MICHELE NORRIS, host:
In Afghanistan, there continues to be fierce fighting in the south of the country. Over the past two days, coalition forces say they've killed some 70 militants there. NPR's JJ Sutherland recently met one soldier who's taken part in the fighting. He's with a National Guard unit that's training and fighting with Afghan forces. They spoke at Kandahar Air Field.
JJ SUTHERLAND reporting:
Captain Michael Waldrop isn't a big man, but he has an intensity to him. He speaks sitting on a folding chair in a boardwalk on the base. He stretches out his right leg stiffly. It still has a piece of shrapnel in it. He was injured after days of fighting in the town of Pashmul. He just arrived in Kandahar about a week ago. He was quickly sent into battle. He led his Afghan troops alongside Canadian forces. They searched a vineyard and were repulsed under heavy fire. They eventually found some Taliban in a compound. Only two, but in a deadly position and armed with sniper rifles, RPGs, and AK-47s. Even though the two Taliban were surrounded, they engaged the Canadians and Afghans. The Canadian commander ordered an assault.
Captain MICHAEL WALDROP (41st Infantry Brigade, U.S. Army National Guard): And that's when we took our first casualty. It ended up being a Canadian. They were moving towards the building, and I believe how he got killed is that the enemy was on the rooftop and they were spraying AK-47 rounds through the roof joist, and just keeping our guys at bay. And he took a round through the neck.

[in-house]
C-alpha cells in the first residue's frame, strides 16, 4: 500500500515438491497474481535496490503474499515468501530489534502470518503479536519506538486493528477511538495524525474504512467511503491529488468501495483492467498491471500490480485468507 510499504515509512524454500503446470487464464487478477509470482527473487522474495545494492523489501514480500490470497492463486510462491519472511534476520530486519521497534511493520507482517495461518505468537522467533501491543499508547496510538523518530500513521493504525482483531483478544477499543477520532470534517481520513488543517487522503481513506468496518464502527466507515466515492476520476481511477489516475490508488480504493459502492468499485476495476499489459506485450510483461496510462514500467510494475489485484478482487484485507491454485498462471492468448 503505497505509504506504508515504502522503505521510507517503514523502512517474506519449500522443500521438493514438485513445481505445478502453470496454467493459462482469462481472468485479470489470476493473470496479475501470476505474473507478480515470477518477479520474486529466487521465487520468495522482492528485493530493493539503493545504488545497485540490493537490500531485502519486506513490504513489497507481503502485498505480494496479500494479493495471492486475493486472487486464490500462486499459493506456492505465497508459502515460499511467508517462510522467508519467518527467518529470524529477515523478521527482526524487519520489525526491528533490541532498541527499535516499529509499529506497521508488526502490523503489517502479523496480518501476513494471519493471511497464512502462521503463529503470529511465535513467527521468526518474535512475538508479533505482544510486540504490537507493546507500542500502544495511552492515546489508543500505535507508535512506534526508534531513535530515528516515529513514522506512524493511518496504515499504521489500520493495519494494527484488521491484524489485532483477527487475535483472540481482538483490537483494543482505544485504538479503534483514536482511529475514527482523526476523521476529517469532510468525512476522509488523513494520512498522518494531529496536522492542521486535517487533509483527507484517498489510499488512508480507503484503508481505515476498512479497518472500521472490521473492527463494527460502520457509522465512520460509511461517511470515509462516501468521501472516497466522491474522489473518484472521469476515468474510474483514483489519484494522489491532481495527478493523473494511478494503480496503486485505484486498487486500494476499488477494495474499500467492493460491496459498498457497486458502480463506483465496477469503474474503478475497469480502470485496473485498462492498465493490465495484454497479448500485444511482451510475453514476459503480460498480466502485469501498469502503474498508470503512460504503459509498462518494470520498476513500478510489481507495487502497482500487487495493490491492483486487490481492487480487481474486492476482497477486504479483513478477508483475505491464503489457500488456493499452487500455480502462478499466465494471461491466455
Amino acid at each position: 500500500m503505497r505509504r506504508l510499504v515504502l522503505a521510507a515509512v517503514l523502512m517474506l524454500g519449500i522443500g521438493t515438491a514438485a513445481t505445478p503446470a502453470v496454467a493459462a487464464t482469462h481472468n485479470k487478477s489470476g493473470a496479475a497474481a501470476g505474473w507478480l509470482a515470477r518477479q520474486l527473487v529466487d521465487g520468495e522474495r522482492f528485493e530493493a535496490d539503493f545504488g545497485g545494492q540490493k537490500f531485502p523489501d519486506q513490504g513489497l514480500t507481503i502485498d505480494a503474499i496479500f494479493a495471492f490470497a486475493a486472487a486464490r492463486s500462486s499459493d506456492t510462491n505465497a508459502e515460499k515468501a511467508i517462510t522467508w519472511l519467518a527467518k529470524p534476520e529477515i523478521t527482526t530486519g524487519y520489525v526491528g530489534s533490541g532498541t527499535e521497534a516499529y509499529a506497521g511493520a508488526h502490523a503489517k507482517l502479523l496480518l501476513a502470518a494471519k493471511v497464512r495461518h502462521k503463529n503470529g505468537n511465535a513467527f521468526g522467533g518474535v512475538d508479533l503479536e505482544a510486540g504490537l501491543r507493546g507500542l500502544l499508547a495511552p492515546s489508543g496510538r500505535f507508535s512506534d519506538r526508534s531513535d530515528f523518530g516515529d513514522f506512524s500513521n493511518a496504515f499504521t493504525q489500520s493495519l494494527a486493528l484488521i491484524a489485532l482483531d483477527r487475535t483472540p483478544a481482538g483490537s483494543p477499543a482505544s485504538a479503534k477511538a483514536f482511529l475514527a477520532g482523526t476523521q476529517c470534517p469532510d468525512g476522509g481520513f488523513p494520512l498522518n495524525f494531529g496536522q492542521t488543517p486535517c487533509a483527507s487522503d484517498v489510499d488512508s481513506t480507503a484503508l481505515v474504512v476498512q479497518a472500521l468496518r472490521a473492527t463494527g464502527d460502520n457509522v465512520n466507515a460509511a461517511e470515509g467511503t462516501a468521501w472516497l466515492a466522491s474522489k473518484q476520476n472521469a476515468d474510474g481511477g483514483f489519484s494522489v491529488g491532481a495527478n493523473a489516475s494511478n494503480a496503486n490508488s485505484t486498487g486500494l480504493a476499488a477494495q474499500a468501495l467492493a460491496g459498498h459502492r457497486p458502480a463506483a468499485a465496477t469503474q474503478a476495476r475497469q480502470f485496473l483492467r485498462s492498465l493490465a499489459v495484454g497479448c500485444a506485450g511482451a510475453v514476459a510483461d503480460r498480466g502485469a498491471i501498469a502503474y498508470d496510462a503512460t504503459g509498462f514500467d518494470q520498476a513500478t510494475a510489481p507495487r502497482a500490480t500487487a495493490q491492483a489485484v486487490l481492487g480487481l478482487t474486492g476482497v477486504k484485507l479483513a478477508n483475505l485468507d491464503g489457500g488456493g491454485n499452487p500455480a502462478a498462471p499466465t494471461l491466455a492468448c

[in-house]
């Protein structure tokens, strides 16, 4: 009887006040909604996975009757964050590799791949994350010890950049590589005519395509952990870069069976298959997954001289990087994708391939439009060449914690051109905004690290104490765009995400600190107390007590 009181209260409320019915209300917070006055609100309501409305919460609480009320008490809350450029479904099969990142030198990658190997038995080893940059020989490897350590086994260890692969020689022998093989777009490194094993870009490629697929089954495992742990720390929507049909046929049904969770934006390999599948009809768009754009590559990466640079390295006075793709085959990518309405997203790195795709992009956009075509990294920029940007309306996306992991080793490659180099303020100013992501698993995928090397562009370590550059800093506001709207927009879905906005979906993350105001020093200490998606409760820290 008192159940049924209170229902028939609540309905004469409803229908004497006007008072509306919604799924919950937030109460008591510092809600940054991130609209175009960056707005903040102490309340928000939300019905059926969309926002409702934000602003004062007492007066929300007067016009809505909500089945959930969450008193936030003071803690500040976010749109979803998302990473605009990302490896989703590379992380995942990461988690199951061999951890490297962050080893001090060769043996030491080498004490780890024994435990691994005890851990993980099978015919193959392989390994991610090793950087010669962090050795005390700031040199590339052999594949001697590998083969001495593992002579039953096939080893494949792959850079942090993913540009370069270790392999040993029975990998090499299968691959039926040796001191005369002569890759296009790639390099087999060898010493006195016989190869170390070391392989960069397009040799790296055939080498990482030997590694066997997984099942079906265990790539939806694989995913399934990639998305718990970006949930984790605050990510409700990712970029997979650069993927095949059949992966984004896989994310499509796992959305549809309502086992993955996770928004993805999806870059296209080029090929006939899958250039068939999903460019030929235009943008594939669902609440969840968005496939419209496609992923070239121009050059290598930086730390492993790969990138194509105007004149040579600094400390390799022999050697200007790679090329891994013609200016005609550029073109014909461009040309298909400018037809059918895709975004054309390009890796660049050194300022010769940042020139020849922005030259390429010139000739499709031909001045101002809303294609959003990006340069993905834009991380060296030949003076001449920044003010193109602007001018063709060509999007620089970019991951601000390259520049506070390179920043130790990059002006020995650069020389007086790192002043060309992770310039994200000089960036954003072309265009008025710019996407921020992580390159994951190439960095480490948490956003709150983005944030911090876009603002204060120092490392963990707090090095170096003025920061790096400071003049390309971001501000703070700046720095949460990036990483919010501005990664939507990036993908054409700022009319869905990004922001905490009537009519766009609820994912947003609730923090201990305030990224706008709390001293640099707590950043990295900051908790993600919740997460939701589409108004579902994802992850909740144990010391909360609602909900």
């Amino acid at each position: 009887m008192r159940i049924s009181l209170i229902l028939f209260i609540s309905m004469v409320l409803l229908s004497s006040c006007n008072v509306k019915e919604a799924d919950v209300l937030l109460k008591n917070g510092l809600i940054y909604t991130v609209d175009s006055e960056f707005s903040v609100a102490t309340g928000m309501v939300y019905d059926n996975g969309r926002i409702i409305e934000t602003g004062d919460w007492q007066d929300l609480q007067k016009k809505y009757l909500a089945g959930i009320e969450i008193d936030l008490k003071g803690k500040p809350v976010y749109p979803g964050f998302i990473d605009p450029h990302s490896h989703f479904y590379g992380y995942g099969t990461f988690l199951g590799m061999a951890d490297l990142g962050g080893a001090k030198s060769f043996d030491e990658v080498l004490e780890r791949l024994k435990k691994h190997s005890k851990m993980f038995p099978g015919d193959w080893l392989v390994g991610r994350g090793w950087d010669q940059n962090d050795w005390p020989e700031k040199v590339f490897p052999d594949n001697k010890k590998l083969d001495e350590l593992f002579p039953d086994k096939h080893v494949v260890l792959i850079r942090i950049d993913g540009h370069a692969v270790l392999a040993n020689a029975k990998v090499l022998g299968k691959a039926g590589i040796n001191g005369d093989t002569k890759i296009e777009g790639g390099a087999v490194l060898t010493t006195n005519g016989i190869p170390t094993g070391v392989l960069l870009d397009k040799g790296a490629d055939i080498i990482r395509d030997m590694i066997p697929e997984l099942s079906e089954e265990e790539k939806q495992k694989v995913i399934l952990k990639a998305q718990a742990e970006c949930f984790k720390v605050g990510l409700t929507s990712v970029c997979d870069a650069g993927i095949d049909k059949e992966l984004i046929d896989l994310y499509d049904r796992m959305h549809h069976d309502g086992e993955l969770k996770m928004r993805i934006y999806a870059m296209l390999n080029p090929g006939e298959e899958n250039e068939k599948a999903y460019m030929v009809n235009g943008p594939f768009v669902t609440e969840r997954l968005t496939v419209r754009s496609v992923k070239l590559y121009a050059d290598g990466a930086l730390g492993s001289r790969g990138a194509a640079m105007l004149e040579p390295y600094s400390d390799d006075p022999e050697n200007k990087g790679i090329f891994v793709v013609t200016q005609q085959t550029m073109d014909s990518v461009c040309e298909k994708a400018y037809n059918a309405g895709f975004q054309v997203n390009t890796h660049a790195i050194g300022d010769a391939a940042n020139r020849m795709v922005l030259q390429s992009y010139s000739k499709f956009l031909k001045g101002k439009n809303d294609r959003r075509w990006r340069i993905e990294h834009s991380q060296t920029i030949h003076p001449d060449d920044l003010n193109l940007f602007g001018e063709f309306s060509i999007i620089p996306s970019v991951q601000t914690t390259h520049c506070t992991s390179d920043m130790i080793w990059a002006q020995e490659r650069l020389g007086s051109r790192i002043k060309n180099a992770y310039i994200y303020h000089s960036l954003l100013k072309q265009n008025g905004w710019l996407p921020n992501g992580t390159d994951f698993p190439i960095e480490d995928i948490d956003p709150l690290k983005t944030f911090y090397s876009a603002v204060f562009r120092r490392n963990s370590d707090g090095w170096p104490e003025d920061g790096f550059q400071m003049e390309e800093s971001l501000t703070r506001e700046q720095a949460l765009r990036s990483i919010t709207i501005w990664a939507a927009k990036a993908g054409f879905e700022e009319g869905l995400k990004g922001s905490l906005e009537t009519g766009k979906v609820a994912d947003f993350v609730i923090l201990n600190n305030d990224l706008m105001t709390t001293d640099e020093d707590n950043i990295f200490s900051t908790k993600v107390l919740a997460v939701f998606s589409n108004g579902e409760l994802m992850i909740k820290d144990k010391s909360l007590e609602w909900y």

SUTHERLAND: A second assault, this time by Afghan troops, was beaten back as well. A decision was made to level the compound. An armed Predator drone was called in. It fired a Hellfire missile at the building. Waldrop says it destroyed half the building and set part of it on fire. But the two militants were still moving, and still fighting.
Captain WALDROP: What's next? We needed to try to provide more fire support and try to level this building. They called in some Apaches. Some Apaches came through, strafed the building, but the Predator drone once again came back and said these guys are still alive.
SUTHERLAND: And still shooting. So the Canadians and Afghan forces called in the artillery, which fired dozens of shells.
Captain WALDROP: The earth was rattling. It was close. It was scary. And the surveillance after the artillery was these guys were still alive. Still alive, after all this.
SUTHERLAND: More Apache helicopters were called in, firing cannon and rockets. The missiles set off a hidden stockpile of ordinance.
Captain WALDROP: I got shrapnel from the ordinance. It was like a hot sledgehammer hit me.
SUTHERLAND: His wound was minor. When he asked how the battle ended, he was in for one more surprise. One of the militants survived. He was captured with only minor wounds. The Canadians didn't hold the village of Pashmul. They've moved on to other fights. But, Waldrop says, the battle was worth it. He speaks of fighting the Taliban with a deep belief in the rightness of what he's doing. He believes he's helping the Afghan people. But he's unsure what to say to his family about what he went through.
Captain WALDROP: I don't know. I don't know. Was it scary? Sure. But you overcome that very quickly because you realize someone's shooting at you and wants to kill you. You know, I'd rather live to see my kids than the guy shooting at me, for him to live and see his kids and go home to this because if I had a choice, he's going to die. You know, I'm going to be the one going home to see my kids, not him.
SUTHERLAND: JJ Sutherland, NPR News, Kandahar.
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